In the above screenshot (captioned “Hello, 911? I’d like to report a double homicide”), the tweet in question is on the left. It featured two purported tweets, transcribed below:
@RayCiccarelli: I’d like to announce I’m retiring from NASCAR after this season. I cannot drive a car for a league that won’t allow my special flag.
@NASCAR: We actually had to Google who you were. I’m sure your dozens of fans are real sad about your crusade to defend participation trophies.
A date on the purported tweet from Ciccarelli was dated June 11 2020. One day prior, @NASCAR legitimately tweeted a statement about the Confederate flag and NASCAR events:
Labeled “NASCAR Statement,” it read:
The presence of the confederate flag at NASCAR events runs contrary to our commitment to providing a welcoming and inclusive environment for all fans, our competitors and our industry. Bringing people together around a love for racing and the community that creates it is what makes our fans and sport special. The display of the confederate flag will be prohibited from all NASCAR events and properties.
If you visit Twitter.com/RayCiccarelli, an error page appears: “This account doesn’t exist.” Social media discourse included speculation NASCAR’s “burn” was so intense that Ciccarelli deleted his account, but we found no evidence it existed or was referenced before June 11 2020 (except possibly in error.)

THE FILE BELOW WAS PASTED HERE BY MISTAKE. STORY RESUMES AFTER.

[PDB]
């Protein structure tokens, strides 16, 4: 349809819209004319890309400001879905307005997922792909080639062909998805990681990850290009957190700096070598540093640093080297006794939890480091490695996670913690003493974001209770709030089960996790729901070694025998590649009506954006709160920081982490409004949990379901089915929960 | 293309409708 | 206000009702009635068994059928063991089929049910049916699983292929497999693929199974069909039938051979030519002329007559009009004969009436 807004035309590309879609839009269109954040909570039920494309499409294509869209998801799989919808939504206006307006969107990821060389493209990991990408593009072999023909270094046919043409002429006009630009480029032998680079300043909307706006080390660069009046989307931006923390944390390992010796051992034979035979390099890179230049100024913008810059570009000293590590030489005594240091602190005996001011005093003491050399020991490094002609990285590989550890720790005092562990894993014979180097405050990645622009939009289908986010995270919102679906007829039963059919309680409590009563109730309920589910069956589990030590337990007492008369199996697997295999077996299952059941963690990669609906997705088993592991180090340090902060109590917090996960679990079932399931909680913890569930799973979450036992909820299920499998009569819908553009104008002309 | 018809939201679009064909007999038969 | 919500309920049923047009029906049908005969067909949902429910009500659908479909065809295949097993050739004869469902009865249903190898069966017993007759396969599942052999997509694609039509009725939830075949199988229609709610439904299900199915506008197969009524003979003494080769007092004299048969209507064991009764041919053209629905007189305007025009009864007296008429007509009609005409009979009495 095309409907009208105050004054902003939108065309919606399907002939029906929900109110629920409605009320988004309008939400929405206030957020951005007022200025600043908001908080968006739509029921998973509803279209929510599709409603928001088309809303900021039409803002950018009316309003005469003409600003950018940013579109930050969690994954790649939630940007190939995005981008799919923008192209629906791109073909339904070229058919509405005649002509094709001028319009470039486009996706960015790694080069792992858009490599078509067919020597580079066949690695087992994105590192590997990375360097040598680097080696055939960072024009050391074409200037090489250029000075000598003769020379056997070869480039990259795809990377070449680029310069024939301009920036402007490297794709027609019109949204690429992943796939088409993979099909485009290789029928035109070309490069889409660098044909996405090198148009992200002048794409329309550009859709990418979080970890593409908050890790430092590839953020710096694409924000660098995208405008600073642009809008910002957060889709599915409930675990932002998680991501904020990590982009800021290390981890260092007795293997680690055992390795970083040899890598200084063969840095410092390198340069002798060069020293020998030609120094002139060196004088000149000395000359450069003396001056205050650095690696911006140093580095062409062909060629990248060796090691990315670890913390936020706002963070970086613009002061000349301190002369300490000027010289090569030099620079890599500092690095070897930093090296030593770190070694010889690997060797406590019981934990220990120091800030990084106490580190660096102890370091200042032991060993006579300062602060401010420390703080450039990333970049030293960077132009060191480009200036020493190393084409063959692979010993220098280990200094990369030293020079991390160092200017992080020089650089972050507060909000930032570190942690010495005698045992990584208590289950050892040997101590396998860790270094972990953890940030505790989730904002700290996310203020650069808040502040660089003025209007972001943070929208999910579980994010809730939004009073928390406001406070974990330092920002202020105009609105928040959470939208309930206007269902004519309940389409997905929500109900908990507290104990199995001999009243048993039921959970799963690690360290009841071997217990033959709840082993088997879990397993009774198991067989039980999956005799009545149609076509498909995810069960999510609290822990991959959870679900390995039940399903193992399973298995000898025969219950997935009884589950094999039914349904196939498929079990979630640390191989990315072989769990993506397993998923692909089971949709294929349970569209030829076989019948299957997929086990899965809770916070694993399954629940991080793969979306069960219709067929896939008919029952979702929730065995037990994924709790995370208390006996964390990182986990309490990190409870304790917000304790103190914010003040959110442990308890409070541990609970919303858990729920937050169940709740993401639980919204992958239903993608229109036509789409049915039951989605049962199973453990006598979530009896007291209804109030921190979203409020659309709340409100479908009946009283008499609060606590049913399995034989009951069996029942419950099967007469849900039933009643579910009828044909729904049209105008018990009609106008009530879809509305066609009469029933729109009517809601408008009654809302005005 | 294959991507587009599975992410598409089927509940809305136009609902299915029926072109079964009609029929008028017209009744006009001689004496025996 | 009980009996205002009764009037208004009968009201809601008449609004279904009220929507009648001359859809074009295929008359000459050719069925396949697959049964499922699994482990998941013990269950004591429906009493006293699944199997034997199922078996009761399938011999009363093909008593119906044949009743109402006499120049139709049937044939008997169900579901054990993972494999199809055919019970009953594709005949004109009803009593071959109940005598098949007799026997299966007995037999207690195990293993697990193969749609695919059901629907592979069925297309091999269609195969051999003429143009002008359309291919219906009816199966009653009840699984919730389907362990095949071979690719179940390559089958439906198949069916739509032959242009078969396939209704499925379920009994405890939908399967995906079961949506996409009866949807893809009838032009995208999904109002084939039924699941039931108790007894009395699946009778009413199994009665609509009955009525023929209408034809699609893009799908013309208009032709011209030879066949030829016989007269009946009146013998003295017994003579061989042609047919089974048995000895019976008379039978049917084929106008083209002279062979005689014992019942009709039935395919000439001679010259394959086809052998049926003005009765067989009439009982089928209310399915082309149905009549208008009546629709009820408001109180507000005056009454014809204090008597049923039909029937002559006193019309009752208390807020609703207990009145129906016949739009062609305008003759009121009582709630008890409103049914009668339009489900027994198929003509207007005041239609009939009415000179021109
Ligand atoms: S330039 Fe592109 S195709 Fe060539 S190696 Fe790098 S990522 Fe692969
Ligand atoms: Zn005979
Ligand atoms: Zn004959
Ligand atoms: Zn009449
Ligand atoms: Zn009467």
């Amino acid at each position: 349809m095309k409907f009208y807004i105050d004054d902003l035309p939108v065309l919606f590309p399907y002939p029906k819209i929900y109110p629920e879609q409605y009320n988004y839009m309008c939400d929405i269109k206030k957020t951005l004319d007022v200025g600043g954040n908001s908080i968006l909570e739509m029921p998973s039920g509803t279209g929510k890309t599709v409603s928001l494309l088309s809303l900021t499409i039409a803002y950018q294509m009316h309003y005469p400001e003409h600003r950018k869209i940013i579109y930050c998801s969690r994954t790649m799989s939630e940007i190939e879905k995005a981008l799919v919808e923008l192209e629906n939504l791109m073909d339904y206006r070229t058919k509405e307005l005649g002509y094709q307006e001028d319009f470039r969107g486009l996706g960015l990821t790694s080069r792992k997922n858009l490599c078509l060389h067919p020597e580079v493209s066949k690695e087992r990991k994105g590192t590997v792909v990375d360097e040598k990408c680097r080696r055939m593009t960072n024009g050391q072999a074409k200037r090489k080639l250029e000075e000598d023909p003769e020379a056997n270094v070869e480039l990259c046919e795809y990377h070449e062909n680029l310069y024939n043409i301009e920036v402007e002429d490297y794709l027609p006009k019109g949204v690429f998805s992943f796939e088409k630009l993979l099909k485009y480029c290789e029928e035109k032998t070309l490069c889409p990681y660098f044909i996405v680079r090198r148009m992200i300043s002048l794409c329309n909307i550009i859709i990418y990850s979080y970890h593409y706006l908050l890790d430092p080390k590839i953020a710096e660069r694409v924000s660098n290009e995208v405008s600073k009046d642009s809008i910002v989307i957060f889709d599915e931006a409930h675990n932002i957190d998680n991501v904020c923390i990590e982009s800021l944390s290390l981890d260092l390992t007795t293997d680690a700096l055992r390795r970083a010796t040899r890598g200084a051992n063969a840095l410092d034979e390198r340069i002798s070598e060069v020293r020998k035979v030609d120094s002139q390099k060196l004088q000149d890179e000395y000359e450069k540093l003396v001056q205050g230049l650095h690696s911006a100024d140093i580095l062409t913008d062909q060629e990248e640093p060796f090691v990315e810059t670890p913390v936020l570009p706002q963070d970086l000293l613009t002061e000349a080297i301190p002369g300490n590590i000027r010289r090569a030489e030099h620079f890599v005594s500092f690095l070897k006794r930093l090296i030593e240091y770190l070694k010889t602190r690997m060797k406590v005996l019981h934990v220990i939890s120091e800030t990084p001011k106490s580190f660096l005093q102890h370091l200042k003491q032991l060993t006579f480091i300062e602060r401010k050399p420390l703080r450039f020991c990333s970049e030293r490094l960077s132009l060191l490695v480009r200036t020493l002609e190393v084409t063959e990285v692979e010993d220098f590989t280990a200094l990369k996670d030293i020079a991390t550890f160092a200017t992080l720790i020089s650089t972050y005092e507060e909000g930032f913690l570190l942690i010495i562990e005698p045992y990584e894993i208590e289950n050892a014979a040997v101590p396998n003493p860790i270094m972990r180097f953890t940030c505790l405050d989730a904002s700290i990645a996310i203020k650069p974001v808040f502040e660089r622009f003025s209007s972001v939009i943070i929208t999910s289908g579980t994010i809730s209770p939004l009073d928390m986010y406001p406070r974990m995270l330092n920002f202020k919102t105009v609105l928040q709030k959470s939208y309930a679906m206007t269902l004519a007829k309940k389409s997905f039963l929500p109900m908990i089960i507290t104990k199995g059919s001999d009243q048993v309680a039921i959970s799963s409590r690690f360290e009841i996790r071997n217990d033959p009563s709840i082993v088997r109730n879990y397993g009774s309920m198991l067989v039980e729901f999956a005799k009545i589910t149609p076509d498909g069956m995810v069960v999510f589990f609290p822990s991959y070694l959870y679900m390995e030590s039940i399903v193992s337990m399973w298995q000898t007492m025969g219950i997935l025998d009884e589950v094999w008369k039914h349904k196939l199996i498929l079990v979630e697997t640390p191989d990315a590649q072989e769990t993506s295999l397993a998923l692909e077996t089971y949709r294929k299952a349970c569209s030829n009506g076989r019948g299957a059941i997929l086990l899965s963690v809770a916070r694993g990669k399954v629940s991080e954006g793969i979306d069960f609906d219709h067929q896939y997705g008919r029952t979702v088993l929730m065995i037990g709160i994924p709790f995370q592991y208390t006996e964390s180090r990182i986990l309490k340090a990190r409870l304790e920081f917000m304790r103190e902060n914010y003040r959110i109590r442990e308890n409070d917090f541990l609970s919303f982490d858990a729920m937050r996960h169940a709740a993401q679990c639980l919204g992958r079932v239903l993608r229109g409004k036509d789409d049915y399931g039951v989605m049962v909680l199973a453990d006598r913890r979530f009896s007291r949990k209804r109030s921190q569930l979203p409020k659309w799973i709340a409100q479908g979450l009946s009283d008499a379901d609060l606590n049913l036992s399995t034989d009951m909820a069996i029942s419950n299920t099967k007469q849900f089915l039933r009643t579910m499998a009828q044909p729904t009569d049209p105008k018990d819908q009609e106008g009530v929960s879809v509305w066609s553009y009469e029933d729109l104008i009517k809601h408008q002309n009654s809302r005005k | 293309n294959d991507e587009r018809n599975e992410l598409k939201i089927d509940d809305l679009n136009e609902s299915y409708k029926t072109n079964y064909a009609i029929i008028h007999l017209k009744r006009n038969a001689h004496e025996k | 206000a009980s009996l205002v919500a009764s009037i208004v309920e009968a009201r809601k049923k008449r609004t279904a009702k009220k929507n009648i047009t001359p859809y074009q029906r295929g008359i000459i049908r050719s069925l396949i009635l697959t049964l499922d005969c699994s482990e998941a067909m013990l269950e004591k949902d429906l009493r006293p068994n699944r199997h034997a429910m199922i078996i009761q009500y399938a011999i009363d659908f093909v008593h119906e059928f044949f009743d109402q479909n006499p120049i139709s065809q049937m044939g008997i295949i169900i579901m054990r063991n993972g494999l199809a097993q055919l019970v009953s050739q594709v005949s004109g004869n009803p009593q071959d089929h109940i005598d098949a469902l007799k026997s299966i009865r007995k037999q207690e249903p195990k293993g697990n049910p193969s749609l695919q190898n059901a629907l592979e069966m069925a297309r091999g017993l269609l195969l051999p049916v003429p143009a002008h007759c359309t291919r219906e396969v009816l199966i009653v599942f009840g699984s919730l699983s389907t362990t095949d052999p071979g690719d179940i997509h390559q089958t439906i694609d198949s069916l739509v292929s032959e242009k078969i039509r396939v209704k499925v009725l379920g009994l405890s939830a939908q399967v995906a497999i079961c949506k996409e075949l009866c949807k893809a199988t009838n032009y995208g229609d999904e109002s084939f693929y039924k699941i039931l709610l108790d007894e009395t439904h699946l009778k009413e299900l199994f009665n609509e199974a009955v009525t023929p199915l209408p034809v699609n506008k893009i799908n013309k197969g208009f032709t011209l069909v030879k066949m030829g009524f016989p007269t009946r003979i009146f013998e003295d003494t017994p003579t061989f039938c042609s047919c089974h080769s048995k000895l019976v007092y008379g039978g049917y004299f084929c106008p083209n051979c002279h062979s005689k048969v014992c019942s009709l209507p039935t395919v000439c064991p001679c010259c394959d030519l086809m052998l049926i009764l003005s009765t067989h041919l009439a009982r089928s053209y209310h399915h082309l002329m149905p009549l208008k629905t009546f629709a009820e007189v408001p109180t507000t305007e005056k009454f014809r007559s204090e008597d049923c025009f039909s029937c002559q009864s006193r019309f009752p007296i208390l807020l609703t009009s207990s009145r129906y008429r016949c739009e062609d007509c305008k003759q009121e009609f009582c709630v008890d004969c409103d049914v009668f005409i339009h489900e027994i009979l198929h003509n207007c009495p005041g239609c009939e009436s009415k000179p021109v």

It also appeared only one screenshot of the extremely popular purported Twitter exchange between NASCAR and Ciccarelli existed — and it was covered with a watermark for “thesportsmemery.” On that podcast’s Facebook page, the original was shared early on June 11 2020 — one of many jokes about the NASCAR/Ciccarelli controversy:
In that setting, NASCAR’s purported reply to Ray Ciccarelli was an obvious joke. It didn’t take long for the image to be stripped of its satirical context and to spread across social media as authentic. However, @NASCAR did not tweet the commentary seen in the meme.